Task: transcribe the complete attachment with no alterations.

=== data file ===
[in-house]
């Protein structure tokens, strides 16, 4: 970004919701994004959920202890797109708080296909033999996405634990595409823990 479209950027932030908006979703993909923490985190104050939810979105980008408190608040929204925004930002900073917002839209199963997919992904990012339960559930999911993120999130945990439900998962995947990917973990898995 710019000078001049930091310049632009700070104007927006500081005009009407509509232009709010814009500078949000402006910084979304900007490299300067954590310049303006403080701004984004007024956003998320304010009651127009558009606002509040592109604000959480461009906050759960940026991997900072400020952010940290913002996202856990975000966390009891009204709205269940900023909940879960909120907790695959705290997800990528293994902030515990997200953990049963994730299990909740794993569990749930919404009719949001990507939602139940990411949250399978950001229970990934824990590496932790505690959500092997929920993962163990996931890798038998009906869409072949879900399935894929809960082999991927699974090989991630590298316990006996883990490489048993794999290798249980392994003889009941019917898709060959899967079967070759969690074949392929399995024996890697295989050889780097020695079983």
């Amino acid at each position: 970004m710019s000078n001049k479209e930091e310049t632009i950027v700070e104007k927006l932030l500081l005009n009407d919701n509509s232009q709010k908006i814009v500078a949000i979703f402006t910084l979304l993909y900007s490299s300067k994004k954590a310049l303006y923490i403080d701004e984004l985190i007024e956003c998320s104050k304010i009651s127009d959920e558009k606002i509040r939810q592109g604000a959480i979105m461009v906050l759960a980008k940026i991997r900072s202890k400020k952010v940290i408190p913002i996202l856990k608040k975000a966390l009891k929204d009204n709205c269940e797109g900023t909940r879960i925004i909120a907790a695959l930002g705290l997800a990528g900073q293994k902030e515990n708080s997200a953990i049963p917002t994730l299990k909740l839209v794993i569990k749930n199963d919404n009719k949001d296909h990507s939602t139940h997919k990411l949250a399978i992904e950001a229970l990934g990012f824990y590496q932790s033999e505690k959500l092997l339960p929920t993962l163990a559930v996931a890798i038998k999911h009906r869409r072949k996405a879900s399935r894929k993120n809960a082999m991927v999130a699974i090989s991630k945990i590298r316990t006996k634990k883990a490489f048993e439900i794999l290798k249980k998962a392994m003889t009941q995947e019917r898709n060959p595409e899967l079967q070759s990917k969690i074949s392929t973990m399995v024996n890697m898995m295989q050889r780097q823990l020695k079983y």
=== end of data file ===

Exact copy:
[in-house]
């Protein structure tokens, strides 16, 4: 970004919701994004959920202890797109708080296909033999996405634990595409823990 479209950027932030908006979703993909923490985190104050939810979105980008408190608040929204925004930002900073917002839209199963997919992904990012339960559930999911993120999130945990439900998962995947990917973990898995 710019000078001049930091310049632009700070104007927006500081005009009407509509232009709010814009500078949000402006910084979304900007490299300067954590310049303006403080701004984004007024956003998320304010009651127009558009606002509040592109604000959480461009906050759960940026991997900072400020952010940290913002996202856990975000966390009891009204709205269940900023909940879960909120907790695959705290997800990528293994902030515990997200953990049963994730299990909740794993569990749930919404009719949001990507939602139940990411949250399978950001229970990934824990590496932790505690959500092997929920993962163990996931890798038998009906869409072949879900399935894929809960082999991927699974090989991630590298316990006996883990490489048993794999290798249980392994003889009941019917898709060959899967079967070759969690074949392929399995024996890697295989050889780097020695079983």
């Amino acid at each position: 970004m710019s000078n001049k479209e930091e310049t632009i950027v700070e104007k927006l932030l500081l005009n009407d919701n509509s232009q709010k908006i814009v500078a949000i979703f402006t910084l979304l993909y900007s490299s300067k994004k954590a310049l303006y923490i403080d701004e984004l985190i007024e956003c998320s104050k304010i009651s127009d959920e558009k606002i509040r939810q592109g604000a959480i979105m461009v906050l759960a980008k940026i991997r900072s202890k400020k952010v940290i408190p913002i996202l856990k608040k975000a966390l009891k929204d009204n709205c269940e797109g900023t909940r879960i925004i909120a907790a695959l930002g705290l997800a990528g900073q293994k902030e515990n708080s997200a953990i049963p917002t994730l299990k909740l839209v794993i569990k749930n199963d919404n009719k949001d296909h990507s939602t139940h997919k990411l949250a399978i992904e950001a229970l990934g990012f824990y590496q932790s033999e505690k959500l092997l339960p929920t993962l163990a559930v996931a890798i038998k999911h009906r869409r072949k996405a879900s399935r894929k993120n809960a082999m991927v999130a699974i090989s991630k945990i590298r316990t006996k634990k883990a490489f048993e439900i794999l290798k249980k998962a392994m003889t009941q995947e019917r898709n060959p595409e899967l079967q070759s990917k969690i074949s392929t973990m399995v024996n890697m898995m295989q050889r780097q823990l020695k079983y």